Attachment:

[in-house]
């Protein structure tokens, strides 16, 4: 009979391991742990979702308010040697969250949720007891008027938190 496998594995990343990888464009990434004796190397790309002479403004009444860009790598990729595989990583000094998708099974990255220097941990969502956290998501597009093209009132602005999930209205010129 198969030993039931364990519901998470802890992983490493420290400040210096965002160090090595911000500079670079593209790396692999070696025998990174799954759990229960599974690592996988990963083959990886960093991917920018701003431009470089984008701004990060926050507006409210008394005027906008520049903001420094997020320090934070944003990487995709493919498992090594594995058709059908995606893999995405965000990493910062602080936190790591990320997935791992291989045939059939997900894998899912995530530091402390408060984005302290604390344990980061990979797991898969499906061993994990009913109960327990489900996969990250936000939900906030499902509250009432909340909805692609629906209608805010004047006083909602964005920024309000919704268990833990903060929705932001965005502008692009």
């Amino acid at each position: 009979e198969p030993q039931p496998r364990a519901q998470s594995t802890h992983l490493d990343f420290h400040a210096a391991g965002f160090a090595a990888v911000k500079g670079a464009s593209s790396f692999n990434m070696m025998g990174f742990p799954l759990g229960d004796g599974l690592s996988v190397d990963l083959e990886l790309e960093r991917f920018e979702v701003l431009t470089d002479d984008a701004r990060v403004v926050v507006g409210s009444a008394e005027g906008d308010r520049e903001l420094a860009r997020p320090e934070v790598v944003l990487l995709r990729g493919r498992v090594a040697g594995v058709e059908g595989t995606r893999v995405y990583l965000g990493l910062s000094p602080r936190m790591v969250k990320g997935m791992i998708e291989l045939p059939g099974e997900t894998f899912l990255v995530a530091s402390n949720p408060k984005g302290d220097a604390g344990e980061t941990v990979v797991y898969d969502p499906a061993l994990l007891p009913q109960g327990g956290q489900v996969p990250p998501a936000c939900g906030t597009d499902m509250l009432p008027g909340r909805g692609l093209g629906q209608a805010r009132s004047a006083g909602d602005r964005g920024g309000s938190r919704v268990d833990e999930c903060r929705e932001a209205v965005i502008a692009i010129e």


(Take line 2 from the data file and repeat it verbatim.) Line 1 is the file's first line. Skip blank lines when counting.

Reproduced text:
């Protein structure tokens, strides 16, 4: 009979391991742990979702308010040697969250949720007891008027938190 496998594995990343990888464009990434004796190397790309002479403004009444860009790598990729595989990583000094998708099974990255220097941990969502956290998501597009093209009132602005999930209205010129 198969030993039931364990519901998470802890992983490493420290400040210096965002160090090595911000500079670079593209790396692999070696025998990174799954759990229960599974690592996988990963083959990886960093991917920018701003431009470089984008701004990060926050507006409210008394005027906008520049903001420094997020320090934070944003990487995709493919498992090594594995058709059908995606893999995405965000990493910062602080936190790591990320997935791992291989045939059939997900894998899912995530530091402390408060984005302290604390344990980061990979797991898969499906061993994990009913109960327990489900996969990250936000939900906030499902509250009432909340909805692609629906209608805010004047006083909602964005920024309000919704268990833990903060929705932001965005502008692009």